The hunt for classmates has slowed down a bit because on the Westside of Evansville, it's yard sale season. Yard sale, rummage sale, call it what you will in different parts of the country, it's still the same. Get rid of your junk so you won't have to haul it to the landfill or pay someone to take it away. We're doing this mostly for friends who have far more junk than we do, but we've got a better venue. Most of our junk got burned up in the fire last year, and we're doing our best not to sift through our friends' junk to accumulate more.
It's also getting hot as blazes here, after a real cool spell, the end of which was marked by some terrible storms that spawned tornadoes and severe weather and flooding across the Midwest. But that's how quickly things change and lives are devastated and people are suddenly gone. It's also another reason to get with the program and search out old friends and classmates. My search has found several who have passed away and recently too. The class committee is very careful about verification of such passing having gotten burned by angry families before. It's also hard to accept that our friends and classmates are gone except our memories of them. Here are some of whom I found who I believe to be gone: Bernice Alexander, Bruce Apter, Jim Avery, Al Butler, Mike Calderone, Eddie Cross, Eddie Mauriello, Catherine Nowak, Marylou Rudin. If you are any of these folks, let me know or if you know I'm wrong, let me know but all indications are such. It's especially hard to take because even though these passings happened over a long period of time, I've only found out in about a 3 week period. It's a big shock to find out like that.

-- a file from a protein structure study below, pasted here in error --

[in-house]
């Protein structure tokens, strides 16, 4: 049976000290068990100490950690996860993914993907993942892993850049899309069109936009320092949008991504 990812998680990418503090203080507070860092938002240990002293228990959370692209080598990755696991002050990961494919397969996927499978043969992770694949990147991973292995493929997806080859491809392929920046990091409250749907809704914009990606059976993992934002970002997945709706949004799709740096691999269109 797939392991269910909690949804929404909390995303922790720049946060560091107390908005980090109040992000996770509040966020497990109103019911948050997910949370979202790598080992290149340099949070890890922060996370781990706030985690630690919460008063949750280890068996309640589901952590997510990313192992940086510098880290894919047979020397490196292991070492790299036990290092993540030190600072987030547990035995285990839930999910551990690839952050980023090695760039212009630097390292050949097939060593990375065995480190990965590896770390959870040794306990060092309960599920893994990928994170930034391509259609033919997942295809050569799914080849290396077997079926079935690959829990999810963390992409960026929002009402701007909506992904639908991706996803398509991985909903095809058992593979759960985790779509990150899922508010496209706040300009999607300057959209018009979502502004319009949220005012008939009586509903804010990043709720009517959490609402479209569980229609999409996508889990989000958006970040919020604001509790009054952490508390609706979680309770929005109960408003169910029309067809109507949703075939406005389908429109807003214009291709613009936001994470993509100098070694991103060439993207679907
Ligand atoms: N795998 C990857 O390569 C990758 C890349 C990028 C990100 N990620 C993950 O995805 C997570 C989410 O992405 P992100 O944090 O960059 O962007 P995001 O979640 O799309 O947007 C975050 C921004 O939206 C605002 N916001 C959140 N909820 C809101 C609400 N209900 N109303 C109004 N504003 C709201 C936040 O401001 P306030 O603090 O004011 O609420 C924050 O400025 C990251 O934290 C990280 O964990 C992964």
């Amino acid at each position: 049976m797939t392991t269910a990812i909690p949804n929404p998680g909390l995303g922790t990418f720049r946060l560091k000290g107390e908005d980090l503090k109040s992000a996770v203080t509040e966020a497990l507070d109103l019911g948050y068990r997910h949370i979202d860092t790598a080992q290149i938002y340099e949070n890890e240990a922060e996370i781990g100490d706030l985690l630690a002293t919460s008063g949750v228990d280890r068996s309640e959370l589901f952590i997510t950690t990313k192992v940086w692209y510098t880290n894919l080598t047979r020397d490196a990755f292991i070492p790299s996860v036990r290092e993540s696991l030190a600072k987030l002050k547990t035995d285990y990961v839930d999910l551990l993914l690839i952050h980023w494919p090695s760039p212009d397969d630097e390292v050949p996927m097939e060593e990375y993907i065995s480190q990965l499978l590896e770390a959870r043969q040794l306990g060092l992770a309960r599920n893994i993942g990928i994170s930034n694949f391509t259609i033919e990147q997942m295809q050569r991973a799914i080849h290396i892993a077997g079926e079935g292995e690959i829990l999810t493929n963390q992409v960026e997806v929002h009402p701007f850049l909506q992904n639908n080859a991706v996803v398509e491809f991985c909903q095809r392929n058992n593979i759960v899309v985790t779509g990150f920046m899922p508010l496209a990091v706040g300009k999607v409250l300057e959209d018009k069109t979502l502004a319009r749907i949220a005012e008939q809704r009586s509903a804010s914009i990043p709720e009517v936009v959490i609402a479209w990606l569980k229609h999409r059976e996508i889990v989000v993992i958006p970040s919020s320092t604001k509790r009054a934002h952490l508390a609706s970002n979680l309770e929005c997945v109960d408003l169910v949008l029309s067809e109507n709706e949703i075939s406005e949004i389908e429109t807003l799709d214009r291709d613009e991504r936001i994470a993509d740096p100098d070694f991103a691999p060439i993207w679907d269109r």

It's undeniable. We've become our parents. We are at the point where health concerns and retirement are either upon us or at least within view. Others who knew us back then deserve to see what we have become. I know I want the reassurance that life has gone on, and has gone on well for the people I went to school with, and that's just another reason to go to the 45th, even though I'm 900 miles away. In my younger day, it would have meant "ROAD TRIP!!". Now it's more like a mission.
Back in 1975, we were moving into new digs in Detroit Michigan, just north of U of Detroit. Six Mile Rd and Livernois. 8 of us from the wilds of Nebraska, in the blighted industrial city. Looking back, it was crazy. We were producing political tracts, and I enrolled in a printing program at a local community college to formally learn the printing process. I ended up getting called into the dean's office and being asked to call a referred printer and getting a job because I had sucked the curriculum dry. I always seemed to walk in the back door, fully intending to do physical work and walking out the front door as a production planner and scheduler. (Shortly after, I began my tradition of starting a new job, getting in a raffle and winning. I won the Derby board that year on Seattle Slew.) Our political group's office was near Greektown in the downtown area and so non working hours were filled with political discussion and Greek food. Before long, our little group merged with the Socialist Workers Party at a big conference in Oberlin, and they wanted a big chunk of my income. My wife was adamantly against the notion and when they asked us to move back east to New York, I reluctantly agreed. We lived in Queens, I commuted into the city to work north of Soho in the printers district. The commute was 3 hours a day. Changed jobs a couple times, and moved back to where it all started, almost. Ended up in Rutherford, NJ. My political activism days were over, my printing career was about to peak, and my commute was only 45 minutes. My parents were delighted that I was nearby. I went to the 20th. Worked in printing until the early '80s when printing became so computerized that it was only natural that I would migrate to that aspect of the business. By the time I got out, I was doing more computer work than printing. I and a couple of Taiwan guys my Dad introduced me to started a custom computer manufacturing outfit out of Fairfield. It did okay for a few years until PCs started becoming commodities and the margins eroded. I started working on programming and networking projects, let my partners buy me out and I gravitated to network integration and ended up doing web design. That was all going well until my wife tells me that her routine physical chest x-ray showed something. The world was about to unravel. It was 1997.
We didn't make the 30th reunion though we had planned for it. It was all something of a blur from that point on. It was a time of going from doctor to doctor. Somehow class reunions weren't high on the priority list. It's funny how life often gets in the way of our plans.